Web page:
For many of us, ordering takeout for dinner just demands a pairing with alcohol. That’s why delivery services including Uber Eats and Postmates will let you order some beers from your favorite restaurant to go along with the pizza. Now, America’s largest food delivery service is finally joining the fray as DoorDash has launched alcohol delivery and pickup.
The feature is being made available for over 100 million people across 20 states, according to the company, as well as Canada and Australia.
No underage loophole — Adding alcohol delivery isn’t as simple as adding an extra field to a restaurant’s menu. For a long time, businesses were reticent to offer alcohol through delivery apps out of fear that the delivery driver wouldn’t check a customer’s identification, putting the business at risk of losing its liquor license. The pandemic really changed things, however, as restaurants became reliant on delivery. Alcohol provides some of their biggest profit margins, so not offering it would leave a hit they could little afford.
As with other services, DoorDash says customers will have to go through a “rigorous” ID authentication process in the app to verify their age, and couriers will also need to verify the ID at the time of delivery.
Over 30,000 wines, beers, and other liquors will be offered from stores and restaurants across the U.S., which can be ordered on its own or bundled with food.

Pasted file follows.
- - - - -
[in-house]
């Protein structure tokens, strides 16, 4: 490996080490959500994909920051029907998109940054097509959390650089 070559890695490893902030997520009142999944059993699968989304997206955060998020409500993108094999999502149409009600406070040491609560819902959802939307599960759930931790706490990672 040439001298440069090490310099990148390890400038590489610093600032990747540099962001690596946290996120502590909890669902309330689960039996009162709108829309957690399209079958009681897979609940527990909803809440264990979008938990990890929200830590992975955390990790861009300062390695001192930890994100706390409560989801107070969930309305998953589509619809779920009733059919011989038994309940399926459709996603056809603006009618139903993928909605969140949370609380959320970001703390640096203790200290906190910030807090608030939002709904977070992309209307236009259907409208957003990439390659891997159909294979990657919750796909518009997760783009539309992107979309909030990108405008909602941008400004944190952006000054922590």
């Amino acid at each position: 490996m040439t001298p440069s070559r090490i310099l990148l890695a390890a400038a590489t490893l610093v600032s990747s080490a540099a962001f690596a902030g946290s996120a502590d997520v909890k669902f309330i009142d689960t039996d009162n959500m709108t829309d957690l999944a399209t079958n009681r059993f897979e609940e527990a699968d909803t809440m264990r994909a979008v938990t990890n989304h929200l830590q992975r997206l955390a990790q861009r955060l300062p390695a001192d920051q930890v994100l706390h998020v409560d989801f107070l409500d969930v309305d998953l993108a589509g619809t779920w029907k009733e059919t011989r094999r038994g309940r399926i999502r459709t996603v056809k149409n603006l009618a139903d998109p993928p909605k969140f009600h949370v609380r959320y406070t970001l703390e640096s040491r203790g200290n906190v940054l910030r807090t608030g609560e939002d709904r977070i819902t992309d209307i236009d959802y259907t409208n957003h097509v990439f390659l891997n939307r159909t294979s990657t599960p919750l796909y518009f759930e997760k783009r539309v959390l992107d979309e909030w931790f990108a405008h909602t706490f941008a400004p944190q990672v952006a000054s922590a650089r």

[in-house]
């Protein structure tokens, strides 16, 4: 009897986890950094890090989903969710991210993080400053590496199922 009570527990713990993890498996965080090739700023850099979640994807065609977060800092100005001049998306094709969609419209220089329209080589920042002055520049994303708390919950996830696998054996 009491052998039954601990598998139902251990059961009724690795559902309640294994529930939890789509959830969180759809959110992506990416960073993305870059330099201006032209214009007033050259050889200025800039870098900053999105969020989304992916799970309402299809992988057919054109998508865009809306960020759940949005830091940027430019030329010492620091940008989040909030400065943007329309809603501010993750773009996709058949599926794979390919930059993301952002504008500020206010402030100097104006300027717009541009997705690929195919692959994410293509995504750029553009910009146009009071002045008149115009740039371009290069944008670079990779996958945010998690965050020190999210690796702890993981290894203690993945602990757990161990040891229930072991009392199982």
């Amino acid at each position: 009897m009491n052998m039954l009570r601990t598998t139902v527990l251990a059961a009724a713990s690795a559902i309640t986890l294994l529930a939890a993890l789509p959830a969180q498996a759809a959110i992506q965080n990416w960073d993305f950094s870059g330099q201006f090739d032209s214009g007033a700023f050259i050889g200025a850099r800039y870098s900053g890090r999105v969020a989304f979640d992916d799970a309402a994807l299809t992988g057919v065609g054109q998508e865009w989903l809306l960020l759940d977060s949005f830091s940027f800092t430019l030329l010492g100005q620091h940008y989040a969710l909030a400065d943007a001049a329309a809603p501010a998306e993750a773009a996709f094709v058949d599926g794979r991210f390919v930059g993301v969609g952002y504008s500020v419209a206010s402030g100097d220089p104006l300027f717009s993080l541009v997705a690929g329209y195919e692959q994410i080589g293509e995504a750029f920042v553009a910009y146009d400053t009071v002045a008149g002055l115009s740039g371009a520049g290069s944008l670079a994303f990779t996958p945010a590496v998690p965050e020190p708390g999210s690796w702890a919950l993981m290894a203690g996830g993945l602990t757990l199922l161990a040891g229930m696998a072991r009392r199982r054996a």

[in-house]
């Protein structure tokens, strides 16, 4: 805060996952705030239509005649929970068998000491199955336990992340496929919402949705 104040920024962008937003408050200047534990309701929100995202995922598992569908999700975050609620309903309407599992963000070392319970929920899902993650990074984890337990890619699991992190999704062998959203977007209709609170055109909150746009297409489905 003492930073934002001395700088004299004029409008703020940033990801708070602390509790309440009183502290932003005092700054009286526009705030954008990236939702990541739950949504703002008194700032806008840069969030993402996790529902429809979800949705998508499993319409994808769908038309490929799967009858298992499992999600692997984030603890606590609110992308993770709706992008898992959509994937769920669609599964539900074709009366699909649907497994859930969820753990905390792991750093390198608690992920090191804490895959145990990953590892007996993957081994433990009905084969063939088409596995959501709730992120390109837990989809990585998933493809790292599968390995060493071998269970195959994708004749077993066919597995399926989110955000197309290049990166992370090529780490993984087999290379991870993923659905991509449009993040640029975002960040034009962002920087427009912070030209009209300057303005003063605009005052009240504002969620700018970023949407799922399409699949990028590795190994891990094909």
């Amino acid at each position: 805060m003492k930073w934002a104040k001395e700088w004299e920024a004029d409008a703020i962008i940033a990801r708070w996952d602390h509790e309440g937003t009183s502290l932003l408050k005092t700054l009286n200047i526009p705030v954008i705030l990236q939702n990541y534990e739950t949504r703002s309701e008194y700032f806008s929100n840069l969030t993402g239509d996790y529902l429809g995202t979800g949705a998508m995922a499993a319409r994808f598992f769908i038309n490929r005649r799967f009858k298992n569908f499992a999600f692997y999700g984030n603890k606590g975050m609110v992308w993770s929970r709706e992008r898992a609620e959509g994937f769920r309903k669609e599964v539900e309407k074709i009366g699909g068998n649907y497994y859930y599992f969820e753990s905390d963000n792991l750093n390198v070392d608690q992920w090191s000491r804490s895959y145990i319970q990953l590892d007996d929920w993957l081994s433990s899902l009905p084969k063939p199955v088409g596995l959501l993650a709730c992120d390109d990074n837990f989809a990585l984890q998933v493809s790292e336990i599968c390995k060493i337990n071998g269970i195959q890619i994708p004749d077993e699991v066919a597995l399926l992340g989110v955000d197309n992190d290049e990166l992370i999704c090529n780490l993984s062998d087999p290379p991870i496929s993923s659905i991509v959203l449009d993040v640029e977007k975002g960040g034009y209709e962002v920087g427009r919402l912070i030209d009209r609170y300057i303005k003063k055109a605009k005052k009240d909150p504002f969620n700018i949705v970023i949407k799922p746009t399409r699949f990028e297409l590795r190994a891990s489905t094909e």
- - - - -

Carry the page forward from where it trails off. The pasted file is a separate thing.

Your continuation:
Everything app — DoorDash has been expanding beyond food delivery into other categories including, namely, groceries, where it hopes to take a slice of share from competitors including Instacart and Uber’s Cornershop. The former was reportedly in acquisition talks with DoorDash before the company decided it would be cheaper to just create a grocery offering itself.
DoorDash saw record sales for the three-month period ending on June 30, 2021 — and generally killed it in the past year — but predicted a slowdown in sales as restrictions lift in parts of the world. It also lost $102 million, a swing from a small profit in the first part of the year. It attributed that to heightened investment in areas like alcohol and grocery. It also expects slower growth in the near future due to complex regulations — some cities have imposed caps on delivery fees — and rising competition.
There’s some belief that delivery and ride-hailing may generally be more expensive than pre-pandemic pricing going forward as delivery workers demand better wages for their labor, which wouldn’t be a bad thing. If you can’t afford the fees, just walk to the restaurant.